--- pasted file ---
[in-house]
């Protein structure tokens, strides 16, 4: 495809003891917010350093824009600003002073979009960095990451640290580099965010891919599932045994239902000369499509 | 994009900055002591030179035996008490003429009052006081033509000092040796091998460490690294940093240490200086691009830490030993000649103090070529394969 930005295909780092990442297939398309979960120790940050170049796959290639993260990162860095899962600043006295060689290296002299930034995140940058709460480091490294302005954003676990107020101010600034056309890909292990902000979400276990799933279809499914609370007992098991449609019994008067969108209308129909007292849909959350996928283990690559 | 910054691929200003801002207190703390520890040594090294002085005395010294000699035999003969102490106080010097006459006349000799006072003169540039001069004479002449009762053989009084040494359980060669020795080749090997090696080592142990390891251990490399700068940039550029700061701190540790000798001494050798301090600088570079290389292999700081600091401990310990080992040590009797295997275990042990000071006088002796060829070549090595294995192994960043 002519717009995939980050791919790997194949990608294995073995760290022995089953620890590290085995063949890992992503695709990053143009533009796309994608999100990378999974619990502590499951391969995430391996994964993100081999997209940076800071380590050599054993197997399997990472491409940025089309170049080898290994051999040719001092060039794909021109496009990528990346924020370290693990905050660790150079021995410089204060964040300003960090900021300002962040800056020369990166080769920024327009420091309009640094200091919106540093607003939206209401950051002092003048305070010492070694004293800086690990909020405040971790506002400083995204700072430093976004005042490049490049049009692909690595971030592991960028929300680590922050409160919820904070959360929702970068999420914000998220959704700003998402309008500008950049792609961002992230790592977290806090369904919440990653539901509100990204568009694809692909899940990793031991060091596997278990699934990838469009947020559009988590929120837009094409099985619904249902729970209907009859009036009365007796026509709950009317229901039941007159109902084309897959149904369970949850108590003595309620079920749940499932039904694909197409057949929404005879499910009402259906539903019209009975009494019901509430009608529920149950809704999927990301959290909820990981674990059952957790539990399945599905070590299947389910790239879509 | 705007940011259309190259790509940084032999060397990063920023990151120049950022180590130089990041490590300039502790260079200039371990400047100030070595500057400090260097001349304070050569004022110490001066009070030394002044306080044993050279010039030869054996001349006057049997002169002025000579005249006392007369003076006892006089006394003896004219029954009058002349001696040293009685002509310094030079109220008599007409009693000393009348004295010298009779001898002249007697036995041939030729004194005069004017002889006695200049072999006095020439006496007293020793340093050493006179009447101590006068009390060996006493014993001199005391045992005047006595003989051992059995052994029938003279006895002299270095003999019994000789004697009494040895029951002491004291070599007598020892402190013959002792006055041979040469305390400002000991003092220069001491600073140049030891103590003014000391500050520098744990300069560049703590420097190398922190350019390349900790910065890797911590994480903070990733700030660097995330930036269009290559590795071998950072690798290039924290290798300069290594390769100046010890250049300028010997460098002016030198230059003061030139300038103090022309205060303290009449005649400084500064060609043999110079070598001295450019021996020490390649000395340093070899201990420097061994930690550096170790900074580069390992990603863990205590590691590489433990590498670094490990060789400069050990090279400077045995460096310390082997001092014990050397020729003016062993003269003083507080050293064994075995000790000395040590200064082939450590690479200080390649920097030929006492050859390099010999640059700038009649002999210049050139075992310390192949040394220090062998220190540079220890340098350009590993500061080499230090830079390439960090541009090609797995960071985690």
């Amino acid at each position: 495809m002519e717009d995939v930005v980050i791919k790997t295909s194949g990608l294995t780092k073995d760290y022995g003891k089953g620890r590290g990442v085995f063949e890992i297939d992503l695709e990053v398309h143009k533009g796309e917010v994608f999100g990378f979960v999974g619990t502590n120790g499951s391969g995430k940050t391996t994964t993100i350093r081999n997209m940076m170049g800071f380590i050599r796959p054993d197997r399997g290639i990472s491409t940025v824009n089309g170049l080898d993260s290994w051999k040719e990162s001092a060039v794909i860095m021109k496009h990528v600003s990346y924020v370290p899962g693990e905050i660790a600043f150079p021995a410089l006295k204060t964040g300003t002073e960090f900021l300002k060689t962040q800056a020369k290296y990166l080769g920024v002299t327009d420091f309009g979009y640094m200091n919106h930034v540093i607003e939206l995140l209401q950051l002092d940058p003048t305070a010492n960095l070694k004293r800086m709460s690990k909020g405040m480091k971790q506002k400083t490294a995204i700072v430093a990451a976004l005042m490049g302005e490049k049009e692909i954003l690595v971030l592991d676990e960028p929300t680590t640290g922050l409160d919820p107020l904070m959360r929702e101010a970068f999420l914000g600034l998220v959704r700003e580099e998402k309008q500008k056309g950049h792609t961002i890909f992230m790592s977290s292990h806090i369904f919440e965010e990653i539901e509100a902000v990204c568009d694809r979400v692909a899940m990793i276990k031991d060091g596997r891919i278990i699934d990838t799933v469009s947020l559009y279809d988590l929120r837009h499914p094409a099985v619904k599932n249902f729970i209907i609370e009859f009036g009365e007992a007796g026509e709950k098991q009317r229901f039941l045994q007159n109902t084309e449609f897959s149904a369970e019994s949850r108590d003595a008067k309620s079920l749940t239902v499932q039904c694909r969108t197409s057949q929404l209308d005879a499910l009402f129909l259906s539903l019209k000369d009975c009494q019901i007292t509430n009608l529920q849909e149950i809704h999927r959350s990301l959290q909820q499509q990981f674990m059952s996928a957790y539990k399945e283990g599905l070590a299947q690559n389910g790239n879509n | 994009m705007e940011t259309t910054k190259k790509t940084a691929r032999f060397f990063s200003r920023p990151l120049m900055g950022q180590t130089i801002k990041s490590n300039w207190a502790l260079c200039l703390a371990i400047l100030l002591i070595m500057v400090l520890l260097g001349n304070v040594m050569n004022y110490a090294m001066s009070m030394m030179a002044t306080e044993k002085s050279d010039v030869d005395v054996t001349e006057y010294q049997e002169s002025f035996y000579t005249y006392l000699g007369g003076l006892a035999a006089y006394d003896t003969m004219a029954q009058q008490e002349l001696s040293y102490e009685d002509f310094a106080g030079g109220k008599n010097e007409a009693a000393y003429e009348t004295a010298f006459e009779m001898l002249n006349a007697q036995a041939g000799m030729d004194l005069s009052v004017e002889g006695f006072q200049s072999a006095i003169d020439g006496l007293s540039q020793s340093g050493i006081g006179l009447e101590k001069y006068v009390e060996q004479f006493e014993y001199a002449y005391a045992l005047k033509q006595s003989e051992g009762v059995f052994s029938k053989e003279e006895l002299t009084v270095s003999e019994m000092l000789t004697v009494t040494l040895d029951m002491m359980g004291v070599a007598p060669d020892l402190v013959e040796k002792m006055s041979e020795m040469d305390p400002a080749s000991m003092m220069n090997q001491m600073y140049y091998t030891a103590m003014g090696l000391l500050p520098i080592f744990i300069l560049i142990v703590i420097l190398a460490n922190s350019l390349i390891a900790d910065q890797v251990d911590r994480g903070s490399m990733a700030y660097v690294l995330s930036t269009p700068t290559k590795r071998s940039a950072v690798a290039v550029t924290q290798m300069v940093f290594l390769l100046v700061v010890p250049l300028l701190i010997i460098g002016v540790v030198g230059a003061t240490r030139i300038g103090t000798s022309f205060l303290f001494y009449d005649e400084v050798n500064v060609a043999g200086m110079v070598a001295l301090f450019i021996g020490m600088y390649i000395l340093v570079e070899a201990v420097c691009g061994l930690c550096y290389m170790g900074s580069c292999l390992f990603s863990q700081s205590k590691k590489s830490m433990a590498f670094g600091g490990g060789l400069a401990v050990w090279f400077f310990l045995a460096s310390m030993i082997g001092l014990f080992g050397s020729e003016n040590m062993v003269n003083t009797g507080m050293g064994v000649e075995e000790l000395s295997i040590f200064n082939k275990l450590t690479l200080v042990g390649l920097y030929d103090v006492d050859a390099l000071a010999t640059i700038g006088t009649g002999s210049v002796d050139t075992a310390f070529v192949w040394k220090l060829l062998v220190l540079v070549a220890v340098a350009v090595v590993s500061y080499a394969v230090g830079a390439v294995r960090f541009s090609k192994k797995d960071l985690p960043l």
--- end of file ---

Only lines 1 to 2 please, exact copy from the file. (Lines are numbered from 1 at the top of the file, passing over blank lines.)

[in-house]
């Protein structure tokens, strides 16, 4: 495809003891917010350093824009600003002073979009960095990451640290580099965010891919599932045994239902000369499509 | 994009900055002591030179035996008490003429009052006081033509000092040796091998460490690294940093240490200086691009830490030993000649103090070529394969 930005295909780092990442297939398309979960120790940050170049796959290639993260990162860095899962600043006295060689290296002299930034995140940058709460480091490294302005954003676990107020101010600034056309890909292990902000979400276990799933279809499914609370007992098991449609019994008067969108209308129909007292849909959350996928283990690559 | 910054691929200003801002207190703390520890040594090294002085005395010294000699035999003969102490106080010097006459006349000799006072003169540039001069004479002449009762053989009084040494359980060669020795080749090997090696080592142990390891251990490399700068940039550029700061701190540790000798001494050798301090600088570079290389292999700081600091401990310990080992040590009797295997275990042990000071006088002796060829070549090595294995192994960043 002519717009995939980050791919790997194949990608294995073995760290022995089953620890590290085995063949890992992503695709990053143009533009796309994608999100990378999974619990502590499951391969995430391996994964993100081999997209940076800071380590050599054993197997399997990472491409940025089309170049080898290994051999040719001092060039794909021109496009990528990346924020370290693990905050660790150079021995410089204060964040300003960090900021300002962040800056020369990166080769920024327009420091309009640094200091919106540093607003939206209401950051002092003048305070010492070694004293800086690990909020405040971790506002400083995204700072430093976004005042490049490049049009692909690595971030592991960028929300680590922050409160919820904070959360929702970068999420914000998220959704700003998402309008500008950049792609961002992230790592977290806090369904919440990653539901509100990204568009694809692909899940990793031991060091596997278990699934990838469009947020559009988590929120837009094409099985619904249902729970209907009859009036009365007796026509709950009317229901039941007159109902084309897959149904369970949850108590003595309620079920749940499932039904694909197409057949929404005879499910009402259906539903019209009975009494019901509430009608529920149950809704999927990301959290909820990981674990059952957790539990399945599905070590299947389910790239879509 | 705007940011259309190259790509940084032999060397990063920023990151120049950022180590130089990041490590300039502790260079200039371990400047100030070595500057400090260097001349304070050569004022110490001066009070030394002044306080044993050279010039030869054996001349006057049997002169002025000579005249006392007369003076006892006089006394003896004219029954009058002349001696040293009685002509310094030079109220008599007409009693000393009348004295010298009779001898002249007697036995041939030729004194005069004017002889006695200049072999006095020439006496007293020793340093050493006179009447101590006068009390060996006493014993001199005391045992005047006595003989051992059995052994029938003279006895002299270095003999019994000789004697009494040895029951002491004291070599007598020892402190013959002792006055041979040469305390400002000991003092220069001491600073140049030891103590003014000391500050520098744990300069560049703590420097190398922190350019390349900790910065890797911590994480903070990733700030660097995330930036269009290559590795071998950072690798290039924290290798300069290594390769100046010890250049300028010997460098002016030198230059003061030139300038103090022309205060303290009449005649400084500064060609043999110079070598001295450019021996020490390649000395340093070899201990420097061994930690550096170790900074580069390992990603863990205590590691590489433990590498670094490990060789400069050990090279400077045995460096310390082997001092014990050397020729003016062993003269003083507080050293064994075995000790000395040590200064082939450590690479200080390649920097030929006492050859390099010999640059700038009649002999210049050139075992310390192949040394220090062998220190540079220890340098350009590993500061080499230090830079390439960090541009090609797995960071985690």